way out.I walk down the same street.There is a deep hole in the
sidewalk.I pretend I don’t see it.I fall in again.I can’t believe I am
in the same place.But, it isn’t my fault.It still takes me a long time
to get out.I walk down the same street.There is a deep hole in the
sidewalk.I see it is there.I still fall in. It’s a habit.My eyes are
open.I know where I am.It is my fault. I get out immediately. walk down
the same street.There is a deep hole in the sidewalk.I walk around it.I
walk down another street.” ―     Portia Nelson
You might
just be in the part of the poem where you know about the hole, but you
fall in out of habit anyway.  I know that’s where I am with some parts
of my life.  Keep working at it but have patience and compassion with
yourself.  And maybe if you tell us more about your specific situation
I’ll have more to offer :)”

Hope that stuff helps :)

Ben @ http://www.syntropulse.com

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Martijn Schirp (112,780)A (@martijn) 5 years, 7 months ago ago

Why is this an issue? You can’t change the changing of the seasons. Why fight our inner seasons?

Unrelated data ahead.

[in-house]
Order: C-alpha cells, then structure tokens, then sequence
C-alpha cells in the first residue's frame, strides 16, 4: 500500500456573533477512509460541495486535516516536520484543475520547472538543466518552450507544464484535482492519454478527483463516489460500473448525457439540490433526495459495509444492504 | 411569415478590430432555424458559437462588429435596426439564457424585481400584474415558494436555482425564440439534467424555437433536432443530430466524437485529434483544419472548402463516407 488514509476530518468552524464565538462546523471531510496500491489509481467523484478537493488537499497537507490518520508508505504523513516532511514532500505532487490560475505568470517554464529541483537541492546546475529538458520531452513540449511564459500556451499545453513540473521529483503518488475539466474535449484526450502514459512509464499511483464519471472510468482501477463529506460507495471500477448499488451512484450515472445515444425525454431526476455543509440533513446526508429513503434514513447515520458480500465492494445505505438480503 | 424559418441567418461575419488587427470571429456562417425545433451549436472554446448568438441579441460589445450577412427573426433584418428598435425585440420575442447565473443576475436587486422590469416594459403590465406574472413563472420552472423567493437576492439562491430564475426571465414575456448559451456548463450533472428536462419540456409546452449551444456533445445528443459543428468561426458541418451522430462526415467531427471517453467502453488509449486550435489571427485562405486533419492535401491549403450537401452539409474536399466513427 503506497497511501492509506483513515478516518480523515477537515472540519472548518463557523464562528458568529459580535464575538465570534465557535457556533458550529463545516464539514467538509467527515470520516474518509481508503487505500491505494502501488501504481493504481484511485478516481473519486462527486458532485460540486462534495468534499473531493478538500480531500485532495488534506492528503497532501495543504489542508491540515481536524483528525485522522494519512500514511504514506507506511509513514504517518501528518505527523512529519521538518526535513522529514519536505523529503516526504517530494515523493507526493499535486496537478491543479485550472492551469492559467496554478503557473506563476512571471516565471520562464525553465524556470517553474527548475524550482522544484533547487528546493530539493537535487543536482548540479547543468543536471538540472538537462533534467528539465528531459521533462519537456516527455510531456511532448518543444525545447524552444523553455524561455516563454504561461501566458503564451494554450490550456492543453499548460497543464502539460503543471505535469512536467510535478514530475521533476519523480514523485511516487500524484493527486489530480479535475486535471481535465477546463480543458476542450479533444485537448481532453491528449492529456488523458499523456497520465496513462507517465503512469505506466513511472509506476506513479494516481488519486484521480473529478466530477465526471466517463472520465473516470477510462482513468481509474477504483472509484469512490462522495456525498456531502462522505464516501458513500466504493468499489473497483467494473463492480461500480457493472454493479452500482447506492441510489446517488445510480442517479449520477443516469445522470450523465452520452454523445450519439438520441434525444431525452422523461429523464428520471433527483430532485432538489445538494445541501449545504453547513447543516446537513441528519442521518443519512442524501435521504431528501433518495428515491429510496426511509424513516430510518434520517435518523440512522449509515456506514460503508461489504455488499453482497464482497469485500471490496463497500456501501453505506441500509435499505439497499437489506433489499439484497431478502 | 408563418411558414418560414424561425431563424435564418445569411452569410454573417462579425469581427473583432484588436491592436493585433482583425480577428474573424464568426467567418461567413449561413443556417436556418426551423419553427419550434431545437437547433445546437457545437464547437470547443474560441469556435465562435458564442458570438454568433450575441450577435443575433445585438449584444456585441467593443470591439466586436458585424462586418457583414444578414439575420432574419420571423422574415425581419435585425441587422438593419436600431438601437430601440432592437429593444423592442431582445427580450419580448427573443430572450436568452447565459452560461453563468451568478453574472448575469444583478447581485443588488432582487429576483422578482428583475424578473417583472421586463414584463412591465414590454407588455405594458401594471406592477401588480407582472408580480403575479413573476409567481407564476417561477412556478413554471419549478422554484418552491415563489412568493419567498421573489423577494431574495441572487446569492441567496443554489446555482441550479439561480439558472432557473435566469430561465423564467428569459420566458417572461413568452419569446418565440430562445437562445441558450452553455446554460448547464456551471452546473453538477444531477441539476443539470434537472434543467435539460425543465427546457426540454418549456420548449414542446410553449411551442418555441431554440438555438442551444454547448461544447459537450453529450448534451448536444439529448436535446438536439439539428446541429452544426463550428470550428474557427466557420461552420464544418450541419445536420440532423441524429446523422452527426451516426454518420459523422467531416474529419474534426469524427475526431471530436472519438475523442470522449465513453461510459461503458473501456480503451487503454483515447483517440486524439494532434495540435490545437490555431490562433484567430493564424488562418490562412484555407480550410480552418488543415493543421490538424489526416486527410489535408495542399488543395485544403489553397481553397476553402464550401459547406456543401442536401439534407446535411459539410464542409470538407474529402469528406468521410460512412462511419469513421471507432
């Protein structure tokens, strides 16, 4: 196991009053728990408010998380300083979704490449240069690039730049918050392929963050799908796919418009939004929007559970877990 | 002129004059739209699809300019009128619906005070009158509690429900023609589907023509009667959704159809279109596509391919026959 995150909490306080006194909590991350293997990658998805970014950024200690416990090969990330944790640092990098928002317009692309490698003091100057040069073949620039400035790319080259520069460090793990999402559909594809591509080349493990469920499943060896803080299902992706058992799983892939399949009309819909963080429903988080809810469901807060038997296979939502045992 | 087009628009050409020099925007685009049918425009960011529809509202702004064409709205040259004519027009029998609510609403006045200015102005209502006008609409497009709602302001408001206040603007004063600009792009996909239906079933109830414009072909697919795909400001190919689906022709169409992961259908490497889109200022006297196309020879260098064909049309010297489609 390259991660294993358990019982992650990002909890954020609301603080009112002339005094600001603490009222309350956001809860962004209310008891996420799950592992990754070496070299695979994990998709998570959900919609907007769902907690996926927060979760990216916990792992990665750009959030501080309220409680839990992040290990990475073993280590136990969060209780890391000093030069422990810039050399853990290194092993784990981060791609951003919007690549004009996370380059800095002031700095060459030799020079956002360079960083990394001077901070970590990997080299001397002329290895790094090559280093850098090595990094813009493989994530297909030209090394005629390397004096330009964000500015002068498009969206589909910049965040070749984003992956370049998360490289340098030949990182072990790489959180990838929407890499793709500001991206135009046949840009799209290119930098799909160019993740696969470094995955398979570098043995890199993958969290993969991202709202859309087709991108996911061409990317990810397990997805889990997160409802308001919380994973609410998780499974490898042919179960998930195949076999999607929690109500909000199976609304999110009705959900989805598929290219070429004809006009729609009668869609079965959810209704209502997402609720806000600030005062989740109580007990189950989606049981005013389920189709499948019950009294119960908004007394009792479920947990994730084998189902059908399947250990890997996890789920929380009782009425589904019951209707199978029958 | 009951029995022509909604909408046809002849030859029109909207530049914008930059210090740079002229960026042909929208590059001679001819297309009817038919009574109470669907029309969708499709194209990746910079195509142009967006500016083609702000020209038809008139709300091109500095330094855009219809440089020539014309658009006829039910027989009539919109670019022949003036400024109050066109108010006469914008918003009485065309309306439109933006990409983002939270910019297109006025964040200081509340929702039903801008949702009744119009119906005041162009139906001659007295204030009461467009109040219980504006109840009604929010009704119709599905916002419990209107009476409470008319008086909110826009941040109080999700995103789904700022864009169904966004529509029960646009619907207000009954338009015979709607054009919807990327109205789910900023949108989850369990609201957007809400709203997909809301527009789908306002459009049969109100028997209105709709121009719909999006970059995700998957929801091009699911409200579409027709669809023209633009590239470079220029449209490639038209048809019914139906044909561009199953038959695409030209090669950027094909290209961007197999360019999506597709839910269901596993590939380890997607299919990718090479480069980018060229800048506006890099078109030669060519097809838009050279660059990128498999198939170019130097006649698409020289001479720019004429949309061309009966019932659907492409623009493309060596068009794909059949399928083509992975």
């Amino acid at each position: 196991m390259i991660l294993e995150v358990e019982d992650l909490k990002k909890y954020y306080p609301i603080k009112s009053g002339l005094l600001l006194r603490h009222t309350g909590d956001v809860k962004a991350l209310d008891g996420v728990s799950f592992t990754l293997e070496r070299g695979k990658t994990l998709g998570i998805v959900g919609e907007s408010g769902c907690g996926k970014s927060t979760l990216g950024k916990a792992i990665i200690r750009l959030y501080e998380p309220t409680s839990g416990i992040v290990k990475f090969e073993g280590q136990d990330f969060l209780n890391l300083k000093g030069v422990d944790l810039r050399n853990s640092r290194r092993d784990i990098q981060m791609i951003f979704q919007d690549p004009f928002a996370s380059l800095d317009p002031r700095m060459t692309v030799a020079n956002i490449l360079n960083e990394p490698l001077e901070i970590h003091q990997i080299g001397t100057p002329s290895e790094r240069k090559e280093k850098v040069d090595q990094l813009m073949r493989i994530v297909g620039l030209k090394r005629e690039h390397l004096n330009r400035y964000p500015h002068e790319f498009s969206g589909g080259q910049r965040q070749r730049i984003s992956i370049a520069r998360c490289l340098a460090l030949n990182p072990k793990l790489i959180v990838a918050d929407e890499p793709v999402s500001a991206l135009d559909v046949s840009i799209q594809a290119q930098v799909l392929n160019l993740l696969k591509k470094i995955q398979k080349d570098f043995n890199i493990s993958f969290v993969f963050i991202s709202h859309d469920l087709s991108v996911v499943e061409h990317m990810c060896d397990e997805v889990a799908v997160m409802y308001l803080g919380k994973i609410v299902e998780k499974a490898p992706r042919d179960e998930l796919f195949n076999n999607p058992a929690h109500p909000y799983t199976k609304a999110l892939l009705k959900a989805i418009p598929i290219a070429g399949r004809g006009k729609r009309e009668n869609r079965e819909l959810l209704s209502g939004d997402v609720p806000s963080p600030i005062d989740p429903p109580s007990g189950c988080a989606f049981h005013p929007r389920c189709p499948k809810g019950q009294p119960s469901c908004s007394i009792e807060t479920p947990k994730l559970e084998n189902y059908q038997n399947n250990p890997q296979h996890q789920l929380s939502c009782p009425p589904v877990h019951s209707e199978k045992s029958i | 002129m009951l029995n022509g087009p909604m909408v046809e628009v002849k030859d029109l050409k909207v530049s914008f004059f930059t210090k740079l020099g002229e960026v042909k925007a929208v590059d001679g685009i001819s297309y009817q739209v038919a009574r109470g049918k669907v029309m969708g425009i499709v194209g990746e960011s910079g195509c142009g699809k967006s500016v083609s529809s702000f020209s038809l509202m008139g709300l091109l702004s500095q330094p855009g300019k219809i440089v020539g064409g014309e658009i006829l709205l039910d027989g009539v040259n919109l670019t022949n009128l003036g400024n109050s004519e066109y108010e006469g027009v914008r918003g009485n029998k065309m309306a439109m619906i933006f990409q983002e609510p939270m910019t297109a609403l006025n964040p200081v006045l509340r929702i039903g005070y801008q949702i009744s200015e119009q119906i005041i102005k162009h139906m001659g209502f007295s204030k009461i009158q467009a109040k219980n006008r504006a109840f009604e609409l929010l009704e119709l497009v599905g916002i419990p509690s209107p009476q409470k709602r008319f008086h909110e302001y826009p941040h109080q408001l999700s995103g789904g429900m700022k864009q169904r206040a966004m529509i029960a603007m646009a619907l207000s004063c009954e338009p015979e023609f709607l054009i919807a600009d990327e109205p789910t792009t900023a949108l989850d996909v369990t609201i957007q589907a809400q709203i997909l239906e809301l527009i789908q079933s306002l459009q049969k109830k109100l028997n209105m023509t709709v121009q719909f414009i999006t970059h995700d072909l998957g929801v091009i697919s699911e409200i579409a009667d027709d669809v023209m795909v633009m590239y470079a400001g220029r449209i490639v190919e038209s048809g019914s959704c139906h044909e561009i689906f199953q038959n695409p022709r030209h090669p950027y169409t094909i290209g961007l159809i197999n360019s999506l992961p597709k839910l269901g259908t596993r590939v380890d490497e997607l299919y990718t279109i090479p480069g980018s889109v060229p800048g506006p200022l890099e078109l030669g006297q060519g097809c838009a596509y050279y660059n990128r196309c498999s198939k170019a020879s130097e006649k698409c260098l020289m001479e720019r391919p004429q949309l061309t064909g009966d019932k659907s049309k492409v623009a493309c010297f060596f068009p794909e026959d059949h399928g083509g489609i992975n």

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flavanator (1) (@n3m3systhedude) 5 years, 7 months ago ago

Both you guys peter and martijn are pointing out the fact that i should simply stop resisting, as it only strengthens what i’m trying to get rid of and that it’s hindering the passing of inner seasons.

Martijn, it’s an issue just because i’m making it an issue. Or is it not? 

Ben, your hole in the pavement story is spot on! 

I’m currently trying to take it all in (the advice) and to make up my mind wether i should simply embrace it or combine acceptance with avoiding the proverbial hole…

Any thoughts?

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Peter (116) (@Gismo) 5 years, 7 months ago ago

Yes, in my eyes, accept that the hole is there, avoid it if you can, stumble if you must..